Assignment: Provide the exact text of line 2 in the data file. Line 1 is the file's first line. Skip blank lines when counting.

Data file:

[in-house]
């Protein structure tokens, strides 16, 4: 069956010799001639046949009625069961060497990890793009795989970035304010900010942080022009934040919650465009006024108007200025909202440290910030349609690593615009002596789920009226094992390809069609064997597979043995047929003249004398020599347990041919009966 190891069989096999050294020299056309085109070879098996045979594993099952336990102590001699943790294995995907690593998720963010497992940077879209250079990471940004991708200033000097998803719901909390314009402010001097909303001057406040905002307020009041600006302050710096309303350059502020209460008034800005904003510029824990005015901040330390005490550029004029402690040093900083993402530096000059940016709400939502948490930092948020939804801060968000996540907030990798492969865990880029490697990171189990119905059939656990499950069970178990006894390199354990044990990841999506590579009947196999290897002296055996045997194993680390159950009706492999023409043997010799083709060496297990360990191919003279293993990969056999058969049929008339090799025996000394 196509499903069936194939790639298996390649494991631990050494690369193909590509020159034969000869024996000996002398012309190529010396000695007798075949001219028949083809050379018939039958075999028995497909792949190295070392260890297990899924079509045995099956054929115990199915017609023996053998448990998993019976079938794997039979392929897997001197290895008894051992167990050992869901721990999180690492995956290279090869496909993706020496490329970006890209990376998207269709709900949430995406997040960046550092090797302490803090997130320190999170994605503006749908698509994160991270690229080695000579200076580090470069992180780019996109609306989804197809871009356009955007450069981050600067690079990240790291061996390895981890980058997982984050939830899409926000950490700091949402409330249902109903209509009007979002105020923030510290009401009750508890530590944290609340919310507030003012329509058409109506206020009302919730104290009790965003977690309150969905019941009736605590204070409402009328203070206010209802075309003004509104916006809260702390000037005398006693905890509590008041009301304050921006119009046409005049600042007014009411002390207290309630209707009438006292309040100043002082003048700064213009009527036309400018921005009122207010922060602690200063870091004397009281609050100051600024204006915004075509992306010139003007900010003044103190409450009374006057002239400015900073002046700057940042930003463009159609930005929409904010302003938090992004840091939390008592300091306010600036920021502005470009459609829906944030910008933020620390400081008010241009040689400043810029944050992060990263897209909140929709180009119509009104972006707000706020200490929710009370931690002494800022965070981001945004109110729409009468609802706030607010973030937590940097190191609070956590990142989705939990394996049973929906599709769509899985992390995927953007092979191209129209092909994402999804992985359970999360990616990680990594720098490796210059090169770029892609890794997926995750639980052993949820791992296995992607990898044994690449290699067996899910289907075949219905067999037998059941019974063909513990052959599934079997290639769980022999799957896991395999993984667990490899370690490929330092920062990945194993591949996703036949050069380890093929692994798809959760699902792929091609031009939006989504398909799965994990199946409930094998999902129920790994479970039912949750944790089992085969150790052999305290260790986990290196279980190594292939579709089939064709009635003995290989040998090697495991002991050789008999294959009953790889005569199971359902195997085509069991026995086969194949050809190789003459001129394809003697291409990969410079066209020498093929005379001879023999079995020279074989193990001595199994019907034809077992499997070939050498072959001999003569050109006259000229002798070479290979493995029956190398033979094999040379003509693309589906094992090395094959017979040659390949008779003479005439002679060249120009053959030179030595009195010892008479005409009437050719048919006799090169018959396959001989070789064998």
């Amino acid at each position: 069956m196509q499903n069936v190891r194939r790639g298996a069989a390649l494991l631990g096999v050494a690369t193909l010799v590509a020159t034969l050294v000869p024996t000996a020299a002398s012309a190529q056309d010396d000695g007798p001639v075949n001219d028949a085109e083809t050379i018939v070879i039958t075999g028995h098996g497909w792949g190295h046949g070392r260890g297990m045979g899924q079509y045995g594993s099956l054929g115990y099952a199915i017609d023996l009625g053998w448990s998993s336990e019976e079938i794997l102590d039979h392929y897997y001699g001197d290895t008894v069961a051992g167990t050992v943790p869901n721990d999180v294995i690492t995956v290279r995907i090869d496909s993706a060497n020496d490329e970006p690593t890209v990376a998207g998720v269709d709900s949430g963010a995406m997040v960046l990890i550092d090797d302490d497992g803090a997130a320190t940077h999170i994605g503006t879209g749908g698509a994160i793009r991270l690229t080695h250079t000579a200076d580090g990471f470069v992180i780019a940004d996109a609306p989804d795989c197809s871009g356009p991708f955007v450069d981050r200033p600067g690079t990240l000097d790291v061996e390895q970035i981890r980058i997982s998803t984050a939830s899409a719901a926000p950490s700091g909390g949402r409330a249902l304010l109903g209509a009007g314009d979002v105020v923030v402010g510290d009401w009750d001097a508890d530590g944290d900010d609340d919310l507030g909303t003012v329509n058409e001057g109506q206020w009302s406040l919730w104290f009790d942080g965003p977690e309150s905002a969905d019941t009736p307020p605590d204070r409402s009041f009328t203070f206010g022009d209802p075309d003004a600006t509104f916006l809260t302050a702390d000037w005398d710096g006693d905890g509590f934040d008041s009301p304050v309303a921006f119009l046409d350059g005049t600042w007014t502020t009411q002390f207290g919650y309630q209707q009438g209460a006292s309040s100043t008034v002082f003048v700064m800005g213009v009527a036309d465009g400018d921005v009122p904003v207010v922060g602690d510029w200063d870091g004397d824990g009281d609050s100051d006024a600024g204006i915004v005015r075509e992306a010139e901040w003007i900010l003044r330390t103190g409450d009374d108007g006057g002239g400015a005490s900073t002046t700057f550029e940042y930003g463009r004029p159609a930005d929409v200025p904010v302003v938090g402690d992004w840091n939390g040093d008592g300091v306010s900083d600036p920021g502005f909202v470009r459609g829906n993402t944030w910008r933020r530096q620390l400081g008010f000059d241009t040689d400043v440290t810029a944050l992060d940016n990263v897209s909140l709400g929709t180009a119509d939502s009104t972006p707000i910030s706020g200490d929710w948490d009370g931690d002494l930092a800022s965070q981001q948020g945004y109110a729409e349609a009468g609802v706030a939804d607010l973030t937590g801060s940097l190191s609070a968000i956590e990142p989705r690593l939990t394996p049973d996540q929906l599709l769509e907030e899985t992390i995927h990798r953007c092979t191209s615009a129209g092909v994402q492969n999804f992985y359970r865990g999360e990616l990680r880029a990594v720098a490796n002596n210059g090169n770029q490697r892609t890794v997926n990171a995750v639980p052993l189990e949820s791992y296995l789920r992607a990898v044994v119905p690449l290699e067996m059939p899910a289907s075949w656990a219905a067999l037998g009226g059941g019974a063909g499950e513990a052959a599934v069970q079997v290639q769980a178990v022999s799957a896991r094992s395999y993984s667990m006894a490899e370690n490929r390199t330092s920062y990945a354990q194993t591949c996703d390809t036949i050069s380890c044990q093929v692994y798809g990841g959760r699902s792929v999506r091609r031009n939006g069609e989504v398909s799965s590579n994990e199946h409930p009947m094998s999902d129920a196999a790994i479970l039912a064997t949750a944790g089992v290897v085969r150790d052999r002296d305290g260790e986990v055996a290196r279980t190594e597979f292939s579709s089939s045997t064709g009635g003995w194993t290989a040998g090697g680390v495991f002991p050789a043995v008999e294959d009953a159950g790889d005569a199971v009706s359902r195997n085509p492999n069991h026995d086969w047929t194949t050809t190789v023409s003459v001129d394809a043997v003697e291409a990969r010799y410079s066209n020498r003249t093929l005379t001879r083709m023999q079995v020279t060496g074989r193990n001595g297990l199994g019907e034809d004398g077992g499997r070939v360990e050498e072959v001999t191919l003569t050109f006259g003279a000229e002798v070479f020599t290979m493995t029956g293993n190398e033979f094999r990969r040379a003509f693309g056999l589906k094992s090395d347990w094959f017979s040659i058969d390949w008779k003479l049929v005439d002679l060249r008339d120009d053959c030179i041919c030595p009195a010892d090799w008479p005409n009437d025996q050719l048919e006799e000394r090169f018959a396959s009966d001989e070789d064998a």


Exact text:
């Protein structure tokens, strides 16, 4: 069956010799001639046949009625069961060497990890793009795989970035304010900010942080022009934040919650465009006024108007200025909202440290910030349609690593615009002596789920009226094992390809069609064997597979043995047929003249004398020599347990041919009966 190891069989096999050294020299056309085109070879098996045979594993099952336990102590001699943790294995995907690593998720963010497992940077879209250079990471940004991708200033000097998803719901909390314009402010001097909303001057406040905002307020009041600006302050710096309303350059502020209460008034800005904003510029824990005015901040330390005490550029004029402690040093900083993402530096000059940016709400939502948490930092948020939804801060968000996540907030990798492969865990880029490697990171189990119905059939656990499950069970178990006894390199354990044990990841999506590579009947196999290897002296055996045997194993680390159950009706492999023409043997010799083709060496297990360990191919003279293993990969056999058969049929008339090799025996000394 196509499903069936194939790639298996390649494991631990050494690369193909590509020159034969000869024996000996002398012309190529010396000695007798075949001219028949083809050379018939039958075999028995497909792949190295070392260890297990899924079509045995099956054929115990199915017609023996053998448990998993019976079938794997039979392929897997001197290895008894051992167990050992869901721990999180690492995956290279090869496909993706020496490329970006890209990376998207269709709900949430995406997040960046550092090797302490803090997130320190999170994605503006749908698509994160991270690229080695000579200076580090470069992180780019996109609306989804197809871009356009955007450069981050600067690079990240790291061996390895981890980058997982984050939830899409926000950490700091949402409330249902109903209509009007979002105020923030510290009401009750508890530590944290609340919310507030003012329509058409109506206020009302919730104290009790965003977690309150969905019941009736605590204070409402009328203070206010209802075309003004509104916006809260702390000037005398006693905890509590008041009301304050921006119009046409005049600042007014009411002390207290309630209707009438006292309040100043002082003048700064213009009527036309400018921005009122207010922060602690200063870091004397009281609050100051600024204006915004075509992306010139003007900010003044103190409450009374006057002239400015900073002046700057940042930003463009159609930005929409904010302003938090992004840091939390008592300091306010600036920021502005470009459609829906944030910008933020620390400081008010241009040689400043810029944050992060990263897209909140929709180009119509009104972006707000706020200490929710009370931690002494800022965070981001945004109110729409009468609802706030607010973030937590940097190191609070956590990142989705939990394996049973929906599709769509899985992390995927953007092979191209129209092909994402999804992985359970999360990616990680990594720098490796210059090169770029892609890794997926995750639980052993949820791992296995992607990898044994690449290699067996899910289907075949219905067999037998059941019974063909513990052959599934079997290639769980022999799957896991395999993984667990490899370690490929330092920062990945194993591949996703036949050069380890093929692994798809959760699902792929091609031009939006989504398909799965994990199946409930094998999902129920790994479970039912949750944790089992085969150790052999305290260790986990290196279980190594292939579709089939064709009635003995290989040998090697495991002991050789008999294959009953790889005569199971359902195997085509069991026995086969194949050809190789003459001129394809003697291409990969410079066209020498093929005379001879023999079995020279074989193990001595199994019907034809077992499997070939050498072959001999003569050109006259000229002798070479290979493995029956190398033979094999040379003509693309589906094992090395094959017979040659390949008779003479005439002679060249120009053959030179030595009195010892008479005409009437050719048919006799090169018959396959001989070789064998």